For what it is worth, I will not pass this opportunity to once again express my view that unless sooner parliament intervenes and legislate on the position, the issue will continue to dog these courts.
The narrow legal issue brought out by the facts of this matter is whether the refusal by the Norton Town Council to accede to the proposed cession of rights between the applicant and first respondent on the grounds that the consent of the 2nd respondent as 1st respondent’s wife, has any basis in law.
In my view, it is important that I at this stage set out in full the refusal by the Norton town Council. It was addressed to the first respondent and it reads as follows:
“PROPOSED CESSION OF K1341: C KASEKE TO D TOBAIWA
I refer to our telephone discussion on 4 December 2002 regarding the above issue.
Procedurally, I am required to have your wife’s consent in writing that she does not object to the proposed cession. Now that you have failed to have this done you may proceed by way of court application to compel me to be ordered to entertainthe cession in the absence of your wife’s consent.”
The letter is signed by the 3rd respondent.
It is not clear from a reading of the letter on what basis the consent of the 2nd respondent was considered binding on the town council. It was however strenuously argued by Mr Biti that the stance adopted by the town council in this matter is a noble policy on its part to protect the interests of those spouses, mainly women who find themselves dispossessed of jointly acquired property that is registered in the sole names of their husbands. I have thus been urged not only to positively acknowledge but to uphold the policy stance adopted by the local authority to deny the applicant the relief that he is seeking. The temptation to do Mr Biti’s bidding in the name of judicial activism, I must confess is almost overwhelming especially when calls for legislative intervention to alleviate the plight of spouses in 2nd respondent’s position appear not to be bearing any fruit. However I hesitate to do so on two scores.
Firstly, since the appellant was not represented before me, it is my view that the argument was not fully ventilated to allow one to form a definitive opinion on the issue despite the detailed and very useful arguments made by Mr Biti both in his heads and orally.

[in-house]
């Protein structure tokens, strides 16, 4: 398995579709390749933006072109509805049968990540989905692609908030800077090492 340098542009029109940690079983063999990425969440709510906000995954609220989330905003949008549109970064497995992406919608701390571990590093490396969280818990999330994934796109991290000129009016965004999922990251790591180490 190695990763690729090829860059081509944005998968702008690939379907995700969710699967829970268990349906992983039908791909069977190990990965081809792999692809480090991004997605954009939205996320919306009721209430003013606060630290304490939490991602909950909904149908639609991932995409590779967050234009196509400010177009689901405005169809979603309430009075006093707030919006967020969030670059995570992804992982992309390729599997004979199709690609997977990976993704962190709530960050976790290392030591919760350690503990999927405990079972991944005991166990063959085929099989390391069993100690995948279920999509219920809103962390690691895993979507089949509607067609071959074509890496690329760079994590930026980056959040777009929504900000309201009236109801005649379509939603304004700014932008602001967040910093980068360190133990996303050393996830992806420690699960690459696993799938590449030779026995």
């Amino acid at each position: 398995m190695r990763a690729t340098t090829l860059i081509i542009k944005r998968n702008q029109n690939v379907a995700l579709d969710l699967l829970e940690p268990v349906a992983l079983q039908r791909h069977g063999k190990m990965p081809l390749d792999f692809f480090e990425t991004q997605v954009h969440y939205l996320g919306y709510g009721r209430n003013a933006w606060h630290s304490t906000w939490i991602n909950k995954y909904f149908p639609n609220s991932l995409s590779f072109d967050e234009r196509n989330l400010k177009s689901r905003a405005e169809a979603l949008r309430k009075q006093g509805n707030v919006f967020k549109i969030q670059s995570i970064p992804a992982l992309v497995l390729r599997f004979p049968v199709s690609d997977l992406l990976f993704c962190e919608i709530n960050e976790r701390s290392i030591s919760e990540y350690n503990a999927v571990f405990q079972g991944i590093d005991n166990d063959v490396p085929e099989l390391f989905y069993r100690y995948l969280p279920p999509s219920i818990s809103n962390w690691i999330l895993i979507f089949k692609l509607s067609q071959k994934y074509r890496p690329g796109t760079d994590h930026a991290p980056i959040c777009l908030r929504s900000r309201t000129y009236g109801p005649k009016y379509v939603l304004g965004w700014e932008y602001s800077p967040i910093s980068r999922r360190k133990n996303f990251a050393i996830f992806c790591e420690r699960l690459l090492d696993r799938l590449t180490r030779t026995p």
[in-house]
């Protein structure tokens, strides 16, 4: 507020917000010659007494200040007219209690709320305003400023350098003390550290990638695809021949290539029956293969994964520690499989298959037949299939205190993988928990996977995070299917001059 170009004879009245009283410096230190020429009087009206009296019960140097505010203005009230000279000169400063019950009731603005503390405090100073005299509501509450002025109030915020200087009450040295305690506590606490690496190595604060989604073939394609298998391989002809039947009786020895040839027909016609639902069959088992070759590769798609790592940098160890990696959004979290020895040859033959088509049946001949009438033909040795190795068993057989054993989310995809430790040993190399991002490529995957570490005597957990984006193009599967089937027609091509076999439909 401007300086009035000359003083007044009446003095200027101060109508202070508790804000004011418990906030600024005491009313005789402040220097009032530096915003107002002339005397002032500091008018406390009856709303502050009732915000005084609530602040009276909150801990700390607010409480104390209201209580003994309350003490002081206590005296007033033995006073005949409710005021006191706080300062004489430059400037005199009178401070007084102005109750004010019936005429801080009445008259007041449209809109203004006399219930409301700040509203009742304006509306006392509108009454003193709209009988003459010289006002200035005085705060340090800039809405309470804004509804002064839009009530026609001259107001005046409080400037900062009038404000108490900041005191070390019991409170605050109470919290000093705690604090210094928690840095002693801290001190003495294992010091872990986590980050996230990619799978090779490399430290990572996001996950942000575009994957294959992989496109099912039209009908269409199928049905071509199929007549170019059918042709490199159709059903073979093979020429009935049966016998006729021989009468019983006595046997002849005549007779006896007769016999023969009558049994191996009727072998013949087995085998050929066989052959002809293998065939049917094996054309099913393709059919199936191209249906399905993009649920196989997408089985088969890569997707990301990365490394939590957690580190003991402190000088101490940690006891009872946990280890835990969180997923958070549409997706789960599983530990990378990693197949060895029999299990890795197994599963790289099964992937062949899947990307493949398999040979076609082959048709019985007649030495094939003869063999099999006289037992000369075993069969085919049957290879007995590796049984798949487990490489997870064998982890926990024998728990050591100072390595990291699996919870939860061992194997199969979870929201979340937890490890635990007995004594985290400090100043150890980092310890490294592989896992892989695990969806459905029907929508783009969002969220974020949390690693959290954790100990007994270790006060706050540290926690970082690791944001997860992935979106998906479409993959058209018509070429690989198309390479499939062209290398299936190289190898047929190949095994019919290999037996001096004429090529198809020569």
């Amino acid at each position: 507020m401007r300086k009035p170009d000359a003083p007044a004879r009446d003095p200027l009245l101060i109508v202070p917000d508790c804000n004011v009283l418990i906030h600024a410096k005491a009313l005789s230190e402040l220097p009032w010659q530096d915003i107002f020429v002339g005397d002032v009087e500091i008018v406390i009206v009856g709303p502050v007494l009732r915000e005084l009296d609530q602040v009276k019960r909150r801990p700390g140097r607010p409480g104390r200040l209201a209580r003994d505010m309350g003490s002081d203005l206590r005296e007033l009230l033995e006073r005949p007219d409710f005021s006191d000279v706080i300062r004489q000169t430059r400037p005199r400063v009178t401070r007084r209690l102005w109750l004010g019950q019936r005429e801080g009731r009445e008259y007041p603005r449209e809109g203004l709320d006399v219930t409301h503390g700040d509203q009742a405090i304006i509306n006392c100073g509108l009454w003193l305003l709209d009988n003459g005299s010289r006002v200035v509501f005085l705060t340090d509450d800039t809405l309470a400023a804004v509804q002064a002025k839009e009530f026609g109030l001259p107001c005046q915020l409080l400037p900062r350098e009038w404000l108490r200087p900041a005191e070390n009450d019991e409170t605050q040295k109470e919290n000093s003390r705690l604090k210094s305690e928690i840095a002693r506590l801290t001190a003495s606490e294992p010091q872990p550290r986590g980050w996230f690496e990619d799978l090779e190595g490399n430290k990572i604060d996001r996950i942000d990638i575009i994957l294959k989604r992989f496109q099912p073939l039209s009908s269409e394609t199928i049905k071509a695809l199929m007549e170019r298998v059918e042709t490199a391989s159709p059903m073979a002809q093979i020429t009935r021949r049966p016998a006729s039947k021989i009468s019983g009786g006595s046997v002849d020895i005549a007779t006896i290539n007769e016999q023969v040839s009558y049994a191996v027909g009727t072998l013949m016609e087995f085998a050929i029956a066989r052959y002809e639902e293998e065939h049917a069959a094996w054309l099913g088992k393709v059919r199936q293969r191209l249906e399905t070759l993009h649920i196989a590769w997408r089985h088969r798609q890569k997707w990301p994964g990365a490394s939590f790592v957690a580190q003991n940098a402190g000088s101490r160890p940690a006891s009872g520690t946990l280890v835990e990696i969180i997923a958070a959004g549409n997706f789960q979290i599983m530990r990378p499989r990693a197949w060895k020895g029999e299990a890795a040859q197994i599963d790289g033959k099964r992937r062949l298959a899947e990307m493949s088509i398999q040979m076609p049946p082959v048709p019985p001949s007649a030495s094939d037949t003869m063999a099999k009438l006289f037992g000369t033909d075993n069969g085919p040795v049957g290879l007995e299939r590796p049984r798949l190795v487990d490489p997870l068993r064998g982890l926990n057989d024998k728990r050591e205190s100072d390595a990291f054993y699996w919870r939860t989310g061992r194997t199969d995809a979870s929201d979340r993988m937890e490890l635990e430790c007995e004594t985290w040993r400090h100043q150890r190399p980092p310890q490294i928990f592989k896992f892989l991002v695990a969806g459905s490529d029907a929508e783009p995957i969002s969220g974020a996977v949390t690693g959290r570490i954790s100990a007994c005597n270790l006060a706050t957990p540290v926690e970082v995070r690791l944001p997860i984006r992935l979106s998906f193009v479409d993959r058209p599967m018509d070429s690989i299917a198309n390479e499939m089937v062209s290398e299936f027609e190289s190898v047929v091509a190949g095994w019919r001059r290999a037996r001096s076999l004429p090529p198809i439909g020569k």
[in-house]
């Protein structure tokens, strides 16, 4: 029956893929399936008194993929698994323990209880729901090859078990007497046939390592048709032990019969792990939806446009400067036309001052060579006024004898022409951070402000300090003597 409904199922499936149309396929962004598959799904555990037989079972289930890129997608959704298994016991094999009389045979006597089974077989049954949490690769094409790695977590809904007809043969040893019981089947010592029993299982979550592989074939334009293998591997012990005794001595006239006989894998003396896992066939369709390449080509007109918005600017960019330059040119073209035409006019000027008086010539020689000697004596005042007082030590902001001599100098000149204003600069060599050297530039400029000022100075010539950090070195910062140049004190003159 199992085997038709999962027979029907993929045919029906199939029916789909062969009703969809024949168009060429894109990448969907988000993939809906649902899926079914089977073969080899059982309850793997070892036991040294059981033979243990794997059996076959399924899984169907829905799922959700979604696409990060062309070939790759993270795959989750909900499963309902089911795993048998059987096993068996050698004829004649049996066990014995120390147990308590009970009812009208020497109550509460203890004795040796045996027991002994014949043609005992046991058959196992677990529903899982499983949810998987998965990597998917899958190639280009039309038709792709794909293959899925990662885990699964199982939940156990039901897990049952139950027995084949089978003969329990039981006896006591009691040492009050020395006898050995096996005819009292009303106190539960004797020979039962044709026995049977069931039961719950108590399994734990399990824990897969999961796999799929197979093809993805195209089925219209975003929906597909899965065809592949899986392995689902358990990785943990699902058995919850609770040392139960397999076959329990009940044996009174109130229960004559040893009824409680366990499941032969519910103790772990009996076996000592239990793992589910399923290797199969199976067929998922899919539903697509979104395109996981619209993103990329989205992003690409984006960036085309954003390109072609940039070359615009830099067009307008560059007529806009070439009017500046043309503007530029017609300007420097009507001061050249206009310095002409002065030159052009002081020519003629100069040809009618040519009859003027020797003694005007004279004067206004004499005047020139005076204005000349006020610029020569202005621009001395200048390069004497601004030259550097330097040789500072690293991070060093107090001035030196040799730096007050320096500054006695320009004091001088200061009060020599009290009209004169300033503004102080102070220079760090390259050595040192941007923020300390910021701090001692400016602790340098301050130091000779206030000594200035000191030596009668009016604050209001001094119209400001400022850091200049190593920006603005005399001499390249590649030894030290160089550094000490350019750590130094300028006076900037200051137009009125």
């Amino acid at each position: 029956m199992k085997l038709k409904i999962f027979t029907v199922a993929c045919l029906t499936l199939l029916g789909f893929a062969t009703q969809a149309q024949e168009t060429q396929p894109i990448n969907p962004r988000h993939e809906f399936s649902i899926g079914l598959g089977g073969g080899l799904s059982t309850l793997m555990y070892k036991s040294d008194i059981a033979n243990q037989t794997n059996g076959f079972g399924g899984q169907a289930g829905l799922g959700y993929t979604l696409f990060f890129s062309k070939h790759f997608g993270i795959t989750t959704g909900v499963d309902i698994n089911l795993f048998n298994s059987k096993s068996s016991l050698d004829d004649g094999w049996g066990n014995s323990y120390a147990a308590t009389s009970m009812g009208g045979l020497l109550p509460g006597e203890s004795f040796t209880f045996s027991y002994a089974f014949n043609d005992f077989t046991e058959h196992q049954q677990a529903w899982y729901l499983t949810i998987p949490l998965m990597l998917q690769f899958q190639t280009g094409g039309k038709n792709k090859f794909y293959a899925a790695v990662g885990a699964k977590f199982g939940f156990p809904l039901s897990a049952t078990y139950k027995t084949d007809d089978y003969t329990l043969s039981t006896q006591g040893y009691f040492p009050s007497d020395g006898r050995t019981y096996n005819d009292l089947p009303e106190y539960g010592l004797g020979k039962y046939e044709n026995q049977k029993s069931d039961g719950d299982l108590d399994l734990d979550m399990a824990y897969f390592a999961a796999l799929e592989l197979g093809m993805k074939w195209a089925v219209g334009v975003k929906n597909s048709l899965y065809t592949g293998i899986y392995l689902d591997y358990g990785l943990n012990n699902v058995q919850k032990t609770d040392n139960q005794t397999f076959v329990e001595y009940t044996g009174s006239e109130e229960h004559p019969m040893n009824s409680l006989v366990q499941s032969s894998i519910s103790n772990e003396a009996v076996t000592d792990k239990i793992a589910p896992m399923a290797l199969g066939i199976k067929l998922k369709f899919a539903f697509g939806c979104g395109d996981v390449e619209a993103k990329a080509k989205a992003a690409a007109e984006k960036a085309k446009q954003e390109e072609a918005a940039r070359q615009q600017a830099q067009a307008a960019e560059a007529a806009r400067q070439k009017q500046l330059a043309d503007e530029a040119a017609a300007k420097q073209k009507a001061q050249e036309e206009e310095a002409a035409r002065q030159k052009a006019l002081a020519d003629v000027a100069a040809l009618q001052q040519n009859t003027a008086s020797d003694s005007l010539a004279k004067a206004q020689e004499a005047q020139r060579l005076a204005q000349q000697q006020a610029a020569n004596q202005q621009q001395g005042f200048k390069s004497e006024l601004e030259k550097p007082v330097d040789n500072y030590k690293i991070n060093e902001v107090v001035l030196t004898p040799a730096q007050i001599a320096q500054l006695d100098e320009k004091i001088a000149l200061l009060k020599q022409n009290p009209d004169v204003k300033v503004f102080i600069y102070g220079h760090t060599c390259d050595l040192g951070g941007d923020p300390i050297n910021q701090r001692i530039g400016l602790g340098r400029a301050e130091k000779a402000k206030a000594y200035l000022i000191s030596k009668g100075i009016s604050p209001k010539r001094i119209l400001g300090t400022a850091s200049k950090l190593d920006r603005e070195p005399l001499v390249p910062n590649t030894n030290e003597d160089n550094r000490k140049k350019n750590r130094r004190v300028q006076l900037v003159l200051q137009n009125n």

Secondly, it is my view that I can dispose of this application on another basis.
It is common cause that the agreement of lease and sale between the 1st respondent and the town council, in terms of which rights to the property were granted him, was not adduced in evidence before me. I have proceeded to consider this matter on the broad basis that the agreement between the parties was a lease-to-buy agreement in which the local authority reserved unto itself the right to consent to a cession on certain terms and conditions. I however do not know the precise terms and conditions upon which the 1st respondent was permitted to dispose of his rights under the agreement. If as suggested, it was an express or implied term of the agreement that procedurally, cession of his rights under the agreement would only be consented to if 1st respondent’s wife gave her prior consent, then the applicant is out of court. If on the other hand, there was no such condition expressed or implied, the issue raised above as to whether the policy position of the local authority should be elevated to a rule of law then commands determination. At this stage, it is my view that this is not necessary.
Thus, on the basis of the foregoing, I would hold that the applicant has not discharged the onus on him to show that there was no requirement under the lease/ purchase agreement that the 1st respondent’s wife would be required to give her prior consent to any cession of rights by her husband.
Further, the applicant seeks to have the 2nd respondent compelled to give her consent to the cession. He cannot. There is no nexus between him and the 2nd respondent that would give him a cause of action against her.
On the basis of the foregoing, I would hold that the applicant has failed to show that he is entitled to compel either the 2nd or the 3rd respondents to give their consent to the cession of 1st respondent’s rights in relation to the property.
In the result, I make the following order:
- The application is dismissed
- The applicant shall pay the 2nd respondent’s costs.
Honey & Blankernberg, 2nd respondent’s legal practitioners.
See Kazizi v Kazizi HH 71/06